During the final two years of Brown's chairmanship, Queen's gave nearly $317,000 to Friends of the Future, a nonprofit organization in which he served as chairman and president, according to the hospital's tax documents and state records.

Asked if he considered his dual roles in those transactions a conflict, Brown said, "No, because they're both benign organizations. I have no problem with that."

He said the Friends group, which was established to "enrich the quality of life" in Big Island communities and serves as coordinator for charitable organizations in the Kohala area, played a role in the development of a hospital in North Kohala.

Brown is no stranger to that area. According to state records, he is a director and chairman of the for-profit Mauna Lani Resort Inc., which runs a luxury hotel on the Kohala Coast.

Brown also was a board member of the nonprofit environmental education group Protect the Planet when it was formed in 1999 and received a $5,000 donation from Queen's, state and hospital records show.

Interestingly, in the first year Brown was off the Queen's board, neither Friends of the Future nor Protect the Planet received any contributions from Queen's, likely reflecting the company's changed perspective on outside donations.

Robert Oshiro, a longtime Queen's board member who replaced Brown as chairman of Health Systems, could not be reached to comment on the contributions to the Brown-linked organizations.

Dr. Gary Okamoto, the parent company's chief executive, said he couldn't comment on specific contributions. But he said board members and management carefully scrutinize any sizable grant requests for non-health-care proposals.

Okamoto was part of the new leadership team that took the helm of Queen's Health Systems two years ago. Under the gun financially, the team helped steer the company's focus back to its newly restated mission of providing quality health-care services and of improving the well-being of Native Hawaiians and others in Hawaii.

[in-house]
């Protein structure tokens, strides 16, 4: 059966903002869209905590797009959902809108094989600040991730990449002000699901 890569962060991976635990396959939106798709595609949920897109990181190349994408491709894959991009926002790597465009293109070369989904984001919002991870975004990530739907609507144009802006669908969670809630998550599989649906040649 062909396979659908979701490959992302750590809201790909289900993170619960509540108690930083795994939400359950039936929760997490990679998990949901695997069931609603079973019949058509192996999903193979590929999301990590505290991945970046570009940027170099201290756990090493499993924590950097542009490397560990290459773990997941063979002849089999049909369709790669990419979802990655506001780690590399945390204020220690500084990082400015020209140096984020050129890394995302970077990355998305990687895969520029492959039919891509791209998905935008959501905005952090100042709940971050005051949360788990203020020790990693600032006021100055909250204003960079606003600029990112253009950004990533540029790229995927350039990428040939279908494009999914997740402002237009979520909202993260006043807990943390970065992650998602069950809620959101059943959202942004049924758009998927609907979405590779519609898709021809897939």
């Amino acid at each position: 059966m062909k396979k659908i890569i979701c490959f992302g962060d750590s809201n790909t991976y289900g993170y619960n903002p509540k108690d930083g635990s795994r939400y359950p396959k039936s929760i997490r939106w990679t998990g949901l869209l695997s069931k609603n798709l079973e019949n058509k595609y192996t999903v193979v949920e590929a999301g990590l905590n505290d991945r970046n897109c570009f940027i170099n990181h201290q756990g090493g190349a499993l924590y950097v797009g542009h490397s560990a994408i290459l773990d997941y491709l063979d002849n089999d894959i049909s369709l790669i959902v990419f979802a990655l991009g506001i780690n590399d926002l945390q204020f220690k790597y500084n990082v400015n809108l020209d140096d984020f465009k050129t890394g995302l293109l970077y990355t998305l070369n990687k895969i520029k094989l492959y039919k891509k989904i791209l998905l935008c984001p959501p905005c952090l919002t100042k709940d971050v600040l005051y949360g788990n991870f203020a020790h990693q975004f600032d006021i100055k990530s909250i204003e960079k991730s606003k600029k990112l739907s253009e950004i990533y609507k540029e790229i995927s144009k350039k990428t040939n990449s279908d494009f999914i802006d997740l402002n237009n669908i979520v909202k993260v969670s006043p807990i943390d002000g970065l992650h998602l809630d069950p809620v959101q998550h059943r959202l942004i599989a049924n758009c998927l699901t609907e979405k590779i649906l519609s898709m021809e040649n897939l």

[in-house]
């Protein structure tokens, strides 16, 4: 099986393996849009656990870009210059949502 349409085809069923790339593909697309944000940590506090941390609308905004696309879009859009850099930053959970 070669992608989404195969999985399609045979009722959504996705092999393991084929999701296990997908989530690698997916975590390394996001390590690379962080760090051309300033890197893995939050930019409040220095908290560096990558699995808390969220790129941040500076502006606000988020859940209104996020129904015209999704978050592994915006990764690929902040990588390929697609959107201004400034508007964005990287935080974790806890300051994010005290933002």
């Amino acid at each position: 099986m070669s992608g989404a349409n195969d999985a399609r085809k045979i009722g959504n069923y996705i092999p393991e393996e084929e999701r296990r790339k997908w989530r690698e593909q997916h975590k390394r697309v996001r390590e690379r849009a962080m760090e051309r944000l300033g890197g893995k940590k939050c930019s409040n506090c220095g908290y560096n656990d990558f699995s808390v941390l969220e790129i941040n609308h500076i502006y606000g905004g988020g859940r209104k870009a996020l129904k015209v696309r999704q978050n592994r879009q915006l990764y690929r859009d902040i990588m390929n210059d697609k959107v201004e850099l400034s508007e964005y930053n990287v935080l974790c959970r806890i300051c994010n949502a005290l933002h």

"The clear reality was that Queen's simply could not continue doing business as it had been for years," Okamoto said. "We couldn't be everything to everybody."

Toward that end, Queen's dramatically pared its overall donations, which dropped to roughly $50,000 in the year ended June 2001, compared with $1.2 million the previous year and $2.7 million the year before that, the tax returns show. The hospital also finished slightly in the black the past two fiscal years.

Okamoto said Queen's still intends to be a good corporate citizen and will support local fund-raising efforts to honor community leaders, even some with no direct ties to health care.

But the days of doling out tens of thousands of dollars to organizations far removed from Queen's main mission are over.

In tough financial times, that strategy makes perfect business sense.



A sampling of donations

Here are some of the non-health-care groups that benefited from the largess of Queen's Health Systems and its family of nonprofit companies even as its hospital, Queen's Medical Center, was trimming positions:

Year ended June 1998:

>> Kawaiahao Church, $500
>> Maryknoll School, $1,000
>> Outdoor Circle, $300
>> Associated Chinese University Women, $600
>> Hawaii Youth Hockey, $100
>> Great Aloha Run, $20,000
>> Hawaii Youth Symphony Association, $1,000
>> Honolulu Symphony, $9,818
>> Hawaii Nature Center, $3,000
>> Kualoa-Heeia Ecumenical Youth, $40,000
>> Central YMCA, $300
>> Unity House, $500
>> Friends of the Future, $150,000
>> YWCA Cafe Laniakea, $4,000
>> Fund for the Pacific Century, $450

Year ended June 1999

>> Carole Kai Charities, $10,000
>> Hawaii Opera Theatre, $3,500
>> Hawaii Youth Symphony Association, $2,000
>> Honolulu Theater for Youth, $2,000
>> Oahu Interfaith, $5,000
>> Protect the Planet, $5,000
>> WEFS tourism report, $1,000
>> Bishop Museum, $500
>> The Environmental Foundation, $3,500
>> Pacific Arts Foundation, $55,000
>> Friends of the Future, $166,566
>> Christ Church Episcopal, $1,000
>> Public Relations Society of America, $250
>> Interfaith Ministries of Hawaii, $1,000
>> UH Foundation, School of Architecture, $2,000

Year ended June 2000

>> Hawaii Youth Symphony, $1,000
>> Girl Scouts Council, $3,000
>> Winners at Work, $1,125
>> USS Missouri Memorial Association, $1,500
>> Hawaii Youth Symphony Association, $1,000
>> Executive Women International, $250
>> Hawaii Food Bank, $500
>> Native Hawaiian Chamber of Commerce, $1,600

Source: Queen's Medical Center tax returns

Star-Bulletin columnist Rob Perez writes on issues
and events affecting Hawaii. Fax 529-4750, or write to
Honolulu Star-Bulletin, 500 Ala Moana Blvd., No. 7-210,
Honolulu 96813. He can also be reached
by e-mail at: